Security focused

There's no built-in security model when writing raw Dockerfiles because it's assumed everything within your running container will be protected. This is simply false. Not all exploits are root exploits, and applications should still adhere to a sane security model for ownership and entry points so as to limit their attack surface and protect their runtime processes.

Blubber enforces a phased build process with dropped privileges and prevents users from inadvertently installing files as root or running their applications as a user that can write to application or system files.

Developer empowering

Blubber was designed with developer empowerment in mind. With the increased degree of trust afforded by its security model, Blubber can safely provide developers with configuration for defining all application dependencies, tests, and production entry points. And with a greater degree of trust in resulting images, Release Engineering and SRE can eventually provide developers with a more automated means of deployment.

Use

Blubber takes opinionated input files in YAML format and outputs a variant of a Dockerfiles that should be safe to run for their intended purpose. The number of potential variants in a Blubber config is not limited. Variants can inherit instructions, packages, and runtime environments from one another using the includes directive. They can also copy files from the resulting filesystem of another variant using the copies and artifacts directives.

Below is an example blubber.yaml for testing and running Mathoid.

version: v3
base: docker-registry.wikimedia.org/nodejs-slim
apt: { packages: [librsvg2-2] }
lives:
  in: /srv/service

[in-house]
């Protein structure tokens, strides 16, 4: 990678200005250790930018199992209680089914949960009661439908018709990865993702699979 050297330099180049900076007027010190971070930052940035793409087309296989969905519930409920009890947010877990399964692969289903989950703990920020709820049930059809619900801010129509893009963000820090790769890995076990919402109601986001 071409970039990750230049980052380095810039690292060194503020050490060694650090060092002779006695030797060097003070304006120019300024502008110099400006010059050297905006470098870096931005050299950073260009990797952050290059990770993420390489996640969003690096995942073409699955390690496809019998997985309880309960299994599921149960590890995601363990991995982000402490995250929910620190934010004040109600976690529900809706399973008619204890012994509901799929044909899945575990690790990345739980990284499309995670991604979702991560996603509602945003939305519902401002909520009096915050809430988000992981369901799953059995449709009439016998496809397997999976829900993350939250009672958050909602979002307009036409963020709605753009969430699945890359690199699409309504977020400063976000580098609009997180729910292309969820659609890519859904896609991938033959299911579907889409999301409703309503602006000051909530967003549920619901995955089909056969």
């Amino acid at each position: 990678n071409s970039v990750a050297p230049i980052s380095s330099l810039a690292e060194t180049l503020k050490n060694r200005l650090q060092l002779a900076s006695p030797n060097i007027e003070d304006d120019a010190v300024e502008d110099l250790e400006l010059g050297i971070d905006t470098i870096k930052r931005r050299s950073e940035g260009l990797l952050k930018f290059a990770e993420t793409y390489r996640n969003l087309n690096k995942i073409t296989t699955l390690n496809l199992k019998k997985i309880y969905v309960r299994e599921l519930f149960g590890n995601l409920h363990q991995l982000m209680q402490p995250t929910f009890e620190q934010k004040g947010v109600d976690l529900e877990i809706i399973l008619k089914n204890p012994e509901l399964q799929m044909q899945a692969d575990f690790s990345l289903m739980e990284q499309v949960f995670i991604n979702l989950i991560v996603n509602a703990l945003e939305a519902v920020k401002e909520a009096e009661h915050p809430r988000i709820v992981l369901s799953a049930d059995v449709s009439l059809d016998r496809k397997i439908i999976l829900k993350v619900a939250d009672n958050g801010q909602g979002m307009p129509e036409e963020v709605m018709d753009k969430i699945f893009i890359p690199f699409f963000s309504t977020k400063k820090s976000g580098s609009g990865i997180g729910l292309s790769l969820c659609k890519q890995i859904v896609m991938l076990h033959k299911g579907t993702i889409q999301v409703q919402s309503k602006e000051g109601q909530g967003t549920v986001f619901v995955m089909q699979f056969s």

runs:
  environment: { APP_BASE_PATH: /srv/service }

variants:
  build:
    base: docker-registry.wikimedia.org/nodejs-devel
    apt: { packages: [librsvg2-dev, git, pkg-config, build-essential] }
    node: { requirements: [package.json] }
    runs: { environment: { LINK: g++ } }
  development:
    includes: [build]
    entrypoint: [node, server.js]
  test:
    includes: [build]
    entrypoint: [npm, test]
  prep:
    includes: [build]
    node: { env: production }
  production:
    copies: prep
    node: { env: production }
    entrypoint: [node, server.js]

Installation

APT

Blubber is available from our APT repo.

deb http://apt.wikimedia.org/wikimedia stretch-wikimedia main
apt-get install blubber

Binaries

Blubber binary releases are currently available for:

Microservice

Blubber is currently running on Toolforge as a microservice called Blubberoid. See #Stateless.

Source

You can also install blubber from source. Blubber requires go >= 1.9 (>=1.10 recommended) and related tools

  • To install on rpm style systems: sudo dnf install golang golang-godoc
  • To install on apt style systems: sudo apt install golang golang-golang-x-tools
  • To install on macOS use Homebrew and run: brew install go
  • You can run go version to check the golang version.
  • If your distro's go package is too old or unavailable, download a newer golang version.
$ export GOPATH="$HOME/go"
$ go get phabricator.wikimedia.org/source/blubber

This will install blubber to ~/go/bin/blubber

Example usage

In order to output a Dockerfile, Blubber needs a configuration file and a variant that you want to output. The available variants in the file above are build, development, test, prep, and production. To run current tests in a test build using blubber pass the test variant to Docker to build and run. For example in the Mathoid repository, the Blubber configuration file lives under the path dist/pipeline/blubber.yaml:

$ cd ~/src/mathoid
$ blubber dist/pipeline/blubber.yaml test | docker build -t mathoid-test-$(date --iso) -f - .
$ docker run --rm -it mathoid-test-$(date --iso)
...
$ docker rmi mathoid-test-$(date --iso)